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Every job has a learning curve. Not only do workers have to learn how to do a job when they get it, they also have to be able to pick up new skills while on the job and adapt to changes in responsibilities. Employers want to know that their potential employees will be able to pick up new skills and adjust to their new job quickly. Read on to find out how to show an interviewer that you have this capability.

The first thing you need is an example of when you picked up a skill quickly. Think of a time when you were able to learn to do a new task faster than you were expected to. Maybe you learned the organizational system in a few days instead of a week. It doesn’t have to be something extreme like learning to play piano in a week; stick to small, useful work-related skills that you acquired quickly.

The next example you need is of a time when you became skilled or knowledgeable about something due to hard work. Unlike the first, this is less about speed than about dedication. Give an example that shows that you can stick to it even when you’re learning something that you’re not naturally talented at. This could be a work example or even a school example — if you have a college degree, that’s at least four years of hard work!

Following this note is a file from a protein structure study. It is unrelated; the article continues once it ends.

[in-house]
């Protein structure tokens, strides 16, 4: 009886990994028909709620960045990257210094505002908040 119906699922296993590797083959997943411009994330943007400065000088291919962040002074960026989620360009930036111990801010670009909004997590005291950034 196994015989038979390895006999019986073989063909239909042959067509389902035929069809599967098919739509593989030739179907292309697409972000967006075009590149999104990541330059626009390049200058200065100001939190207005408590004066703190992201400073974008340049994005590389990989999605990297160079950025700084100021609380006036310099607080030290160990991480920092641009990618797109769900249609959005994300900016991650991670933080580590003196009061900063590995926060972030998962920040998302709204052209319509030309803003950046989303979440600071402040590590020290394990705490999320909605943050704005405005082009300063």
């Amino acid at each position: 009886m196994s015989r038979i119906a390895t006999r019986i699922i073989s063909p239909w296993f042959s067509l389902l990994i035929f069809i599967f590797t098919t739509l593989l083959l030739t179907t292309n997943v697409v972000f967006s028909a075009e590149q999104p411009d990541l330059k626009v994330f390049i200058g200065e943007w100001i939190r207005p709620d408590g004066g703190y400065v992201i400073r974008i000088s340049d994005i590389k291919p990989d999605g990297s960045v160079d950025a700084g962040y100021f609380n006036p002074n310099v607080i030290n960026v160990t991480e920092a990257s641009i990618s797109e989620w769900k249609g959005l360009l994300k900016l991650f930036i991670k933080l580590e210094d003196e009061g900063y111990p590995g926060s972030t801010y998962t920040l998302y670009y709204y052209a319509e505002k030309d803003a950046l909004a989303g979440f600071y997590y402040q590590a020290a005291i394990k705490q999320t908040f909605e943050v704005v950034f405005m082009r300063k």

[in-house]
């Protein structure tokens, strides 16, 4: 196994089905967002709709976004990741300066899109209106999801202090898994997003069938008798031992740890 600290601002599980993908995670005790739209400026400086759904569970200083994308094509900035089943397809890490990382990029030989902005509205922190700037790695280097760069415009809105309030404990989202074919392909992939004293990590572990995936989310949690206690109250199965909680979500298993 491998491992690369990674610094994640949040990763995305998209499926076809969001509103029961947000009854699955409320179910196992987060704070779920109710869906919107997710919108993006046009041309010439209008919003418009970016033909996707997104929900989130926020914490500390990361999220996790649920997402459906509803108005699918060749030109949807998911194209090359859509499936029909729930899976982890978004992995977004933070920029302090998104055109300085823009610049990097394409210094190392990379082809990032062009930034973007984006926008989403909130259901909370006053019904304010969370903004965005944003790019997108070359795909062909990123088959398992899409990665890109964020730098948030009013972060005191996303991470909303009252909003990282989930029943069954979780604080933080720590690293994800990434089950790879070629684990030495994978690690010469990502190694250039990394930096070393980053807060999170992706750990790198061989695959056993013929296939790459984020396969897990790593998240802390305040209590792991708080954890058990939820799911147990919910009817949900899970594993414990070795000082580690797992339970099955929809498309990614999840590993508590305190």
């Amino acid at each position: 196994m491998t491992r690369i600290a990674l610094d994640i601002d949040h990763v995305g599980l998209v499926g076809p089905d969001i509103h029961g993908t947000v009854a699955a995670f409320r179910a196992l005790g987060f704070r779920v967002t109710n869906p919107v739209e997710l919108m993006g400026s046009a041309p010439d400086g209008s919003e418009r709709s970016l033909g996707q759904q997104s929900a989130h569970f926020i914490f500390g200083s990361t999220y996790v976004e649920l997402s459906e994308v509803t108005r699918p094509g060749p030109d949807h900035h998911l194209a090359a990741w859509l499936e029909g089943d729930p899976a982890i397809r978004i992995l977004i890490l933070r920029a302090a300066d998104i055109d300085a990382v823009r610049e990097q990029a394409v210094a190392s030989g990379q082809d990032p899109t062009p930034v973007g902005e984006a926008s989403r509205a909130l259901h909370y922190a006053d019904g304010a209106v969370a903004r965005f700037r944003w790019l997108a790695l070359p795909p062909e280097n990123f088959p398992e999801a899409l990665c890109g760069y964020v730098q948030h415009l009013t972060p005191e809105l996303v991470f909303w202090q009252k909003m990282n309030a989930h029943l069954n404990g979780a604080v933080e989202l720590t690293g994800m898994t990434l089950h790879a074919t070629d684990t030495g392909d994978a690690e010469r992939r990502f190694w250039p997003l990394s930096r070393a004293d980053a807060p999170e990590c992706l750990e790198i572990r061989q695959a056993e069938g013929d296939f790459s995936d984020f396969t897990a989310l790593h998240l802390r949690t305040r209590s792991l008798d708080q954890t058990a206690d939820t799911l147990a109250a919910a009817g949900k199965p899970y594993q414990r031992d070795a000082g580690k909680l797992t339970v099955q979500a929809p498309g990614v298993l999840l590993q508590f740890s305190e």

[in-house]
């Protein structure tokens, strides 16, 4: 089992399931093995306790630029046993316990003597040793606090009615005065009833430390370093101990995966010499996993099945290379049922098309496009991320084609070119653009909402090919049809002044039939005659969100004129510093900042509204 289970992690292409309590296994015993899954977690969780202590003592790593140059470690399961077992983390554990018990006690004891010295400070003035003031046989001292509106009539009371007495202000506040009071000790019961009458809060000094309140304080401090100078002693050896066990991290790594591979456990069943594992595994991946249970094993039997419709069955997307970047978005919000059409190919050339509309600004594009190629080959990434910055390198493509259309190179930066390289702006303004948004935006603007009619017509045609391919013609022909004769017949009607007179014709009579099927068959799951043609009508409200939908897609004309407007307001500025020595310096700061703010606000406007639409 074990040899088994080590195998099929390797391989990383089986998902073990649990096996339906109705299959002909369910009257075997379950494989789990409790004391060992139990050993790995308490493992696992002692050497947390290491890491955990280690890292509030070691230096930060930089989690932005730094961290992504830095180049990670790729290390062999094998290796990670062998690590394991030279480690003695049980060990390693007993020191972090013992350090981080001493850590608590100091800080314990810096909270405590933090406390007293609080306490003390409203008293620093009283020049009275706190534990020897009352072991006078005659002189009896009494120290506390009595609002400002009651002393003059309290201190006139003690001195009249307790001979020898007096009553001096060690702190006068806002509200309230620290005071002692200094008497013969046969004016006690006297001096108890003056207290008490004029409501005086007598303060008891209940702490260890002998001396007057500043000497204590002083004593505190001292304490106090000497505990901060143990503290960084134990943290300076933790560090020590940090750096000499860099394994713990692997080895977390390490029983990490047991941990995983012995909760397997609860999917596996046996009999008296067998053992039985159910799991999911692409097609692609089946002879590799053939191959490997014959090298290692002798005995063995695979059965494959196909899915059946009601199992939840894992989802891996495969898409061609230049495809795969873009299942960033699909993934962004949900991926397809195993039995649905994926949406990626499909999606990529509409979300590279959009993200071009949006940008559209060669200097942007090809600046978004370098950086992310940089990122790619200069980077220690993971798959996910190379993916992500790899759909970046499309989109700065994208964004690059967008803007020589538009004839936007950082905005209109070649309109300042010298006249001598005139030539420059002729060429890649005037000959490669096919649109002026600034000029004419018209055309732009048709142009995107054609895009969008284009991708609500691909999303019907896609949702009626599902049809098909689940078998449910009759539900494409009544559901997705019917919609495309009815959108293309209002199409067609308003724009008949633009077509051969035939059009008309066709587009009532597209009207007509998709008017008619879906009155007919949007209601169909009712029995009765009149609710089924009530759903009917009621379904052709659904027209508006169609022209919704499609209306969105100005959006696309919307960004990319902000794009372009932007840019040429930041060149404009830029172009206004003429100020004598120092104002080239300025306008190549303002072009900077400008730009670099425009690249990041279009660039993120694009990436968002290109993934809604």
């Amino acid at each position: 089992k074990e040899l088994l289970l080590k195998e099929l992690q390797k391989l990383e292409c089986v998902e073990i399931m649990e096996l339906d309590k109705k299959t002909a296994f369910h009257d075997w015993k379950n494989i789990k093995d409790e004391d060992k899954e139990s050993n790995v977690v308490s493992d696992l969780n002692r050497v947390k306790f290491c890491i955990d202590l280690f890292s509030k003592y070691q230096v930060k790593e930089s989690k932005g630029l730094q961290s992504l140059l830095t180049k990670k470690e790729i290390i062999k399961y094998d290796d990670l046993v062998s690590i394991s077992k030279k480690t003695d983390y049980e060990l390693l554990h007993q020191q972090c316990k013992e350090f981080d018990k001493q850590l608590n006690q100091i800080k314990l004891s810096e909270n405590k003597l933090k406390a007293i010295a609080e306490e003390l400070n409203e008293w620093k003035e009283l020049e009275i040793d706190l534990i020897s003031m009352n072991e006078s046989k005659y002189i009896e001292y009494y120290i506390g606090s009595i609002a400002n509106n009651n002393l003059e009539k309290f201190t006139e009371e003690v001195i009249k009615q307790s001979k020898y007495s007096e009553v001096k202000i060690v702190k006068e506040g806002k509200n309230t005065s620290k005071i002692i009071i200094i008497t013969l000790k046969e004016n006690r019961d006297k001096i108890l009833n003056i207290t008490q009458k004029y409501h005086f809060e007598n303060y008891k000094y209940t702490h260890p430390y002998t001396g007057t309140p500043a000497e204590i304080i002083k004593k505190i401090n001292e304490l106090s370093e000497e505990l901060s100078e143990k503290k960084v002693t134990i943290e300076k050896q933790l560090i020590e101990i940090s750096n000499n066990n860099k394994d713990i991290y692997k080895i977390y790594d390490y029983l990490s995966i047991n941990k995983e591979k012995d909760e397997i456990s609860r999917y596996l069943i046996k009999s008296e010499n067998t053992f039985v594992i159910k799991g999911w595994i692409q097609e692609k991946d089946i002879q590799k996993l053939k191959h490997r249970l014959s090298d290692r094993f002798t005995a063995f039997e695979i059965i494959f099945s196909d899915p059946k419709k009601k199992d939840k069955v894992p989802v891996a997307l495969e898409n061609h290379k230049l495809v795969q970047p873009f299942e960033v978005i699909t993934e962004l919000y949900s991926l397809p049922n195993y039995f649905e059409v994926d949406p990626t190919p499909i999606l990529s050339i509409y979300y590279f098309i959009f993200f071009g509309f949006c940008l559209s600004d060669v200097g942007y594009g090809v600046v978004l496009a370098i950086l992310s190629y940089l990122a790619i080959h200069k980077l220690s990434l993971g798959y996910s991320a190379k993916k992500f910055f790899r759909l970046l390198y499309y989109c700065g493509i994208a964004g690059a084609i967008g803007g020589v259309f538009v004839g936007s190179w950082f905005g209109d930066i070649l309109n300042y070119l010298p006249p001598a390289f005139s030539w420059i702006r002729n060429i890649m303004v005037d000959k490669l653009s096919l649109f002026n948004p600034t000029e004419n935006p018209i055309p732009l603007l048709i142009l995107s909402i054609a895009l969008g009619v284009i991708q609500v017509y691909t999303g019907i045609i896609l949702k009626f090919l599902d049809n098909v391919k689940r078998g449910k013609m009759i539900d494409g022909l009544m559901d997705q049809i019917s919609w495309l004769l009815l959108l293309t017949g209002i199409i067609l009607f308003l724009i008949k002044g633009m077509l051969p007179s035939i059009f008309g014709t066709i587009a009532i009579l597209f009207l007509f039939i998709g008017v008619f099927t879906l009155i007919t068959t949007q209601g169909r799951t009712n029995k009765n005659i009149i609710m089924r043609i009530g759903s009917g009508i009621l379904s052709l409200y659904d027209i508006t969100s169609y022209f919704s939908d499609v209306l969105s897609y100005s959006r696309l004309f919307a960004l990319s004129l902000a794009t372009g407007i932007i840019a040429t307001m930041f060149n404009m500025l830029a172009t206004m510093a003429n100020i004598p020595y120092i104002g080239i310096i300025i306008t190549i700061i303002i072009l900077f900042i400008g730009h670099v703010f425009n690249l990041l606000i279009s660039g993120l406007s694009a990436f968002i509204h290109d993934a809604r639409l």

Finally, you want an experience that shows you can learn a new skill without having your hand held the whole way. Think of a time when you learned a skill without much help. It could be something as simple as learning to use a new software program at work. A work example is ideal, but if you don’t have one you could use something you studied on your own at home. This is especially good if you learned useful work skills on your own time — it shows that you’re dedicated enough to your career to advance your skills entirely of your own volition.

Be ready to talk about experiences such as these at your next interview. Keep in mind what your interviewer wants to know — that you’re a dedicated worker who learns new skills quickly and easily. Show that you will be able to get into the swing of things immediately and pick up new responsibilities as they come along. If you think about your experiences beforehand, it’s not so difficult.

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Source by Ruby Giese